Too much fructose a hazard for heart health, from the Harvard Heart Letter

Published: September, 2011

Fructose, also called fruit sugar, was once a minor part of the American diet. A century ago, the average person took in about 15 grams a day (roughly half an ounce), mostly from eating fruits and vegetables. Today, we get more than triple that amount, almost all of it from the refined sugars and high-fructose corn syrup used to make breakfast cereals, pastries, soda and fruit drinks, and other sweet foods. Given the way the body breaks down fructose, that increase may be contributing to liver and heart disease, reports the September 2011 issue of the Harvard Heart Letter.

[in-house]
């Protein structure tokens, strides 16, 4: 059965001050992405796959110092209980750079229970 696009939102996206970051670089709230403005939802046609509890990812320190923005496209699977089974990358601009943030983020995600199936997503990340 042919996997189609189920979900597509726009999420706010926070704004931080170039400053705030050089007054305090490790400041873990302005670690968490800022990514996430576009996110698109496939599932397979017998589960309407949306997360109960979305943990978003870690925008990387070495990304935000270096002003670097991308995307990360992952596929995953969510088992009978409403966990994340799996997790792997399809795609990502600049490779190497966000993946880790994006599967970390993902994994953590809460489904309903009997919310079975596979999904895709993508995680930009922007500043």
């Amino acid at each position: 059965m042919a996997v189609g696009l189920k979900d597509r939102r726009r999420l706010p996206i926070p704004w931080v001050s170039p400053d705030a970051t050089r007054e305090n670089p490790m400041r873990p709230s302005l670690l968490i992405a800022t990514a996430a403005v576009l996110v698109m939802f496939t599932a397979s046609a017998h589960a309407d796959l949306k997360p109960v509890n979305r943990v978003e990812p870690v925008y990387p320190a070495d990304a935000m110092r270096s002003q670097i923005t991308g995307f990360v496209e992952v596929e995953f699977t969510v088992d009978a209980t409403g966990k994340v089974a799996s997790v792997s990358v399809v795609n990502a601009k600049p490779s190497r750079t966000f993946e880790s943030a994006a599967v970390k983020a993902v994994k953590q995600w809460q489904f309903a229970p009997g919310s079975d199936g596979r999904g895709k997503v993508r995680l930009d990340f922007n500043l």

Liver cells are the only cells in the body that metabolize fructose. Surprisingly, fat is a key byproduct of the breakdown of fructose. Give the liver enough fructose, and tiny fat droplets begin to accumulate in the organ. This buildup is called nonalcoholic fatty liver disease. If it becomes severe enough, it can cause serious liver damage.

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